# Does irreducibility in $\mathbb Q[X]$ always imply the irreducibility in $\mathbb Z[X]$? [duplicate]

I thought the irreducibility in $\mathbb Q[X]$ automatically implies the irreducibility in $\mathbb Z[X]$, because $\mathbb Z\subset \mathbb Q$.

Could someone give a counterexample of a polynomial $f\in \mathbb Z[X]$ which is irreducible over $\mathbb Q[X]$ and reducible over $\mathbb Z[X]$?

## marked as duplicate by Dietrich Burde, mrp, Peter Košinár, MathOverview, Namaste abstract-algebra StackExchange.ready(function() { if (StackExchange.options.isMobile) return; $('.dupe-hammer-message-hover:not(.hover-bound)').each(function() { var$hover = $(this).addClass('hover-bound'),$msg = $hover.siblings('.dupe-hammer-message');$hover.hover( function() { $hover.showInfoMessage('', { messageElement:$msg.clone().show(), transient: false, position: { my: 'bottom left', at: 'top center', offsetTop: -7 }, dismissable: false, relativeToBody: true }); }, function() { StackExchange.helpers.removeMessages(); } ); }); }); Oct 12 '16 at 0:06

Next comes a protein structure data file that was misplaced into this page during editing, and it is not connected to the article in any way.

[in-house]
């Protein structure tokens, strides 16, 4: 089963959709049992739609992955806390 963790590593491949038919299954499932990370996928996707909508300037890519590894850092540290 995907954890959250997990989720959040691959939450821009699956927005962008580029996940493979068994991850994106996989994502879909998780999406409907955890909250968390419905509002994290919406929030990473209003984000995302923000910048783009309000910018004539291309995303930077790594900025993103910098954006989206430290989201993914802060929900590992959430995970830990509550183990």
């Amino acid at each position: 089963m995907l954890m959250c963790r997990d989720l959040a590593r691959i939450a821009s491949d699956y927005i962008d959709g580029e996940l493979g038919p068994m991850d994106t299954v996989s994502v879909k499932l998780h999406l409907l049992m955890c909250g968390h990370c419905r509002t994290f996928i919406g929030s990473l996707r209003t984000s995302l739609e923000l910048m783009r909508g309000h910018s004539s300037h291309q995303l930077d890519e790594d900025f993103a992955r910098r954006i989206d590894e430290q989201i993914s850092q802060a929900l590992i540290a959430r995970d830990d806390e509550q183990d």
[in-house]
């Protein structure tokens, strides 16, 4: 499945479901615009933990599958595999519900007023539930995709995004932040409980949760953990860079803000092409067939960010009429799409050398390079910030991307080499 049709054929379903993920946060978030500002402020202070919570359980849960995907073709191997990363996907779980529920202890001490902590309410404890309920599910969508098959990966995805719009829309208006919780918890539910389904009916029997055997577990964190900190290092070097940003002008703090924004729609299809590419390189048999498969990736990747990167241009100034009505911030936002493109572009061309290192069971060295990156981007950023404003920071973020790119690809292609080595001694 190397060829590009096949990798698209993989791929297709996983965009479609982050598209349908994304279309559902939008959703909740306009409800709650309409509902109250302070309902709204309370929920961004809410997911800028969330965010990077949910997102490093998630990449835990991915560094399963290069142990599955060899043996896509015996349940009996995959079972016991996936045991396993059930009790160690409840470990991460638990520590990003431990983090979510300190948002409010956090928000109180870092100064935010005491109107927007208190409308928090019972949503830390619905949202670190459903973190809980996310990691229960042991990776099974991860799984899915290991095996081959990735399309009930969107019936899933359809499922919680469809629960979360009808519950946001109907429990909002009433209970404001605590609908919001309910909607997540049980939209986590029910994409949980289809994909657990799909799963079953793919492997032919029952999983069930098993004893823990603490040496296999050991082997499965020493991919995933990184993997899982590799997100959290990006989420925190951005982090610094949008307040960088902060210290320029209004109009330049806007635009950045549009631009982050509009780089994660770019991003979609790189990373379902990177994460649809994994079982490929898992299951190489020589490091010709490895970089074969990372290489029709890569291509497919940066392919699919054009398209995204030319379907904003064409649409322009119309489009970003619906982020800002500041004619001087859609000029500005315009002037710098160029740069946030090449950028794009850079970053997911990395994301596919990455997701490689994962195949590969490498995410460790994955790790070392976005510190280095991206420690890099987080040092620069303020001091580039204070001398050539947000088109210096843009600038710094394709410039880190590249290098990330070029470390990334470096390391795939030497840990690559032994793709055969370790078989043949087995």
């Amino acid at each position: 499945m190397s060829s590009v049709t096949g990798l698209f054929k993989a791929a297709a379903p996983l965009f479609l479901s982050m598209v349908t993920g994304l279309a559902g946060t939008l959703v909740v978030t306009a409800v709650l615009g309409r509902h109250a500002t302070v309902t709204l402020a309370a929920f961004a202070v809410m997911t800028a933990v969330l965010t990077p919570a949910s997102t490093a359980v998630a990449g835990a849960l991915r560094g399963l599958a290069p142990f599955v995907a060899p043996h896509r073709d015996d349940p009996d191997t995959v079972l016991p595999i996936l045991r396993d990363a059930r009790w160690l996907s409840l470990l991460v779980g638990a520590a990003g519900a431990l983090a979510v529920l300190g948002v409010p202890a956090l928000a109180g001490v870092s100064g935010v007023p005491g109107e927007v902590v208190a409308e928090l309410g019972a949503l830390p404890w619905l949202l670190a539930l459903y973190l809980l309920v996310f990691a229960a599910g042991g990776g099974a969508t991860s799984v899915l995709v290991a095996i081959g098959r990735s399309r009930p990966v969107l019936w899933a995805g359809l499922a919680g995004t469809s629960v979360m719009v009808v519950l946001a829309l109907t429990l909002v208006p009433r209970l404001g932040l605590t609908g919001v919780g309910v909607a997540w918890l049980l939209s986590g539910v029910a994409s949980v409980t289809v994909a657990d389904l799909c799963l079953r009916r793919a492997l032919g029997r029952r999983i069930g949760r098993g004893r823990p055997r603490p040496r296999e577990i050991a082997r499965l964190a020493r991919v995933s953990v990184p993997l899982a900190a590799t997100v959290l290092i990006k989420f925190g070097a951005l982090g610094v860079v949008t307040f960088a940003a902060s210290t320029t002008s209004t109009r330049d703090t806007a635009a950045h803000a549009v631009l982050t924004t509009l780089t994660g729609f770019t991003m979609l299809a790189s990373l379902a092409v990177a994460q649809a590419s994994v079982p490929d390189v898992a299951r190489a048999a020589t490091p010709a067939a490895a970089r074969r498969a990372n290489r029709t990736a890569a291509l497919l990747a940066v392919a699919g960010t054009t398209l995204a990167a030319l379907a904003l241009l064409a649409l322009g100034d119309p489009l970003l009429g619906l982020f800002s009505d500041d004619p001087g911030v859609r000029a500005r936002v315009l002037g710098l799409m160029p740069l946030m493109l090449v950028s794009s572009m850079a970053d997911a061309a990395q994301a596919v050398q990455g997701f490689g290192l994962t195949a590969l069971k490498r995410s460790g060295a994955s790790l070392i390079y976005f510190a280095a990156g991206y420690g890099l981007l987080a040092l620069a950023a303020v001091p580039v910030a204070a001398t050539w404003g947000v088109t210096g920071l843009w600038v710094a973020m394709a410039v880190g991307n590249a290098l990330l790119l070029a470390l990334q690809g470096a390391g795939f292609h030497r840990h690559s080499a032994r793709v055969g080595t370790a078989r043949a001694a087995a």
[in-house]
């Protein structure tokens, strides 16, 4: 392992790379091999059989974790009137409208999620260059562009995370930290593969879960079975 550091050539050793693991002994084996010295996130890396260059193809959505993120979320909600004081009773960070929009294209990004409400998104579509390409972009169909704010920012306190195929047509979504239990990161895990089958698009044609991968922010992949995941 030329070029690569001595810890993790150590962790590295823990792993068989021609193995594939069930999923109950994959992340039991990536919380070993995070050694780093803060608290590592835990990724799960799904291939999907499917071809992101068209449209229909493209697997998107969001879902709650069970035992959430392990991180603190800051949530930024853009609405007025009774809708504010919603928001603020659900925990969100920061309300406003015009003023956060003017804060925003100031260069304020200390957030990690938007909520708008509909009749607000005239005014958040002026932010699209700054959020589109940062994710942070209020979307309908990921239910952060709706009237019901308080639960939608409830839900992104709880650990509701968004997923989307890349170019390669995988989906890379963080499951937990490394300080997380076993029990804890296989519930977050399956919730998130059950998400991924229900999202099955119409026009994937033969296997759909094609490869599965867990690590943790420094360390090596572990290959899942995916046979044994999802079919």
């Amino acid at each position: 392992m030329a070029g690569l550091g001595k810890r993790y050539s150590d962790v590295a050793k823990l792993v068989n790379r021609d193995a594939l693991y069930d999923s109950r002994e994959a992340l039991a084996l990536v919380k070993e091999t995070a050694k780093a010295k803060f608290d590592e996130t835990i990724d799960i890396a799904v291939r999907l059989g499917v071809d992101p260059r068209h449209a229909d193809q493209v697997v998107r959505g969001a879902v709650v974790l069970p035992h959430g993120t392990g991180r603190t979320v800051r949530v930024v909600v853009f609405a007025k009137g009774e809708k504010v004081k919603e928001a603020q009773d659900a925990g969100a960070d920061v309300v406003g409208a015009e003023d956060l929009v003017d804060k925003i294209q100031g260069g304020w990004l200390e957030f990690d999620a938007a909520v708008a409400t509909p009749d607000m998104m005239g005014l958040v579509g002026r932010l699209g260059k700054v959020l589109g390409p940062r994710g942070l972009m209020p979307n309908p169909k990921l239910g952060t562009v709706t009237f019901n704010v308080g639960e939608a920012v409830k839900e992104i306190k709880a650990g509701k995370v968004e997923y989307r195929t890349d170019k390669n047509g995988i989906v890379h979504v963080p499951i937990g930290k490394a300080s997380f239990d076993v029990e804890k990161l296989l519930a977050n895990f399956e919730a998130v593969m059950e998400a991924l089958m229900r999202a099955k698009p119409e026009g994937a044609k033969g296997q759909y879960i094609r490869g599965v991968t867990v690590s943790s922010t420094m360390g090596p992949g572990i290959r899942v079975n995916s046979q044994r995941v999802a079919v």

I know it might feel a little bit like cheating, but this is what they mean: The polynomial $5x + 5$ is reducible in $\Bbb Z[X]$, but not in $\Bbb Q[X]$. The reason is that in $\Bbb Q[x]$, the factor $5$ is invertible, and therefore "doesn't count", while in $\Bbb Z[X]$, $5$ is not invertible, and therefore $5\cdot (x+1)$ is a valid reduction.
The main idea to take with you is that "reducibility" is not a property of polynomials per se, but a property of elements in any ring. An element $r \in R$ is reducible if we can find non-invertible $s, t \in R$ such that $r = st$.
If you read that wikipedia article, they say exactly this: "(in which case $Q$ as integer polynomial will have some prime number, necessarily distinct from $p$, as an irreducible factor)"
$2 x$ is such an example. If you read the article carefully, the idea is already in there.